To determine the relationship between a history of child abuse and obesity among children admitted for psychiatric hospitalization.Study design
The charts of 1434 youth consecutively admitted to an inpatient psychiatric facility during a 10-month period were retrospectively analyzed. Rates of physical and sexual abuse, as well as other factors believed to increase the risk of obesity, were compared between children whose body mass index (BMI) percentiles were between 5 and 80 and whose BMI percentiles were >85.Results
After correcting for age, race, gender, and antipsychotic usage, we found that a reported history of sexual abuse was associated with increased probability of being overweight/obese (BMI percentile 85-99) compared with being of typical BMI (aOR 1.41). Reported physical abuse neither increased the risk of obesity nor moderated the association between sexual abuse and increased weight. Antipsychotic treatment and female gender also were associated with increased BMI percentiles, with antipsychotic usage being the only variable associated with increased risk of a BMI percentile >99.Conclusions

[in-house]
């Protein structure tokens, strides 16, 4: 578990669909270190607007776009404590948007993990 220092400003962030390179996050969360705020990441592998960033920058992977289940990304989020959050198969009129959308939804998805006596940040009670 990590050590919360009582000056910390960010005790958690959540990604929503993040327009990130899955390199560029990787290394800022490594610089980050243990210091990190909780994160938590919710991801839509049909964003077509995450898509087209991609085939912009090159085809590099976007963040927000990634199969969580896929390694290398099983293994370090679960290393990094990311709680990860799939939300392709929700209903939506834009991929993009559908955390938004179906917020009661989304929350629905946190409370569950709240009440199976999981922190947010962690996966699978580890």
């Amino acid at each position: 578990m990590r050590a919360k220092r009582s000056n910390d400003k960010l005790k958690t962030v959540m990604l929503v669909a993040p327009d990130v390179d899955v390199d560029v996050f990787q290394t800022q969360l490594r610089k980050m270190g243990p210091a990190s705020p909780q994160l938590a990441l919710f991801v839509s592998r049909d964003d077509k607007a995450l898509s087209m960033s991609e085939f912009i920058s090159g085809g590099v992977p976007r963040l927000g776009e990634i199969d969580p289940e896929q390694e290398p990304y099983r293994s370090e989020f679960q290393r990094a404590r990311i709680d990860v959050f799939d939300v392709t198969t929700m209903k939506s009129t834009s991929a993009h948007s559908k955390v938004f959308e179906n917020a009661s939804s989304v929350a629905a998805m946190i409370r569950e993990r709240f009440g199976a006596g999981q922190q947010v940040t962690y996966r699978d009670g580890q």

Among youth with significant psychiatric illness, a history of sexual abuse increases the risk of being overweight or obese, an association that warrants further study regarding the temporal relationship between sexual abuse and obesity and may inform future obesity prevention and intervention programs in children.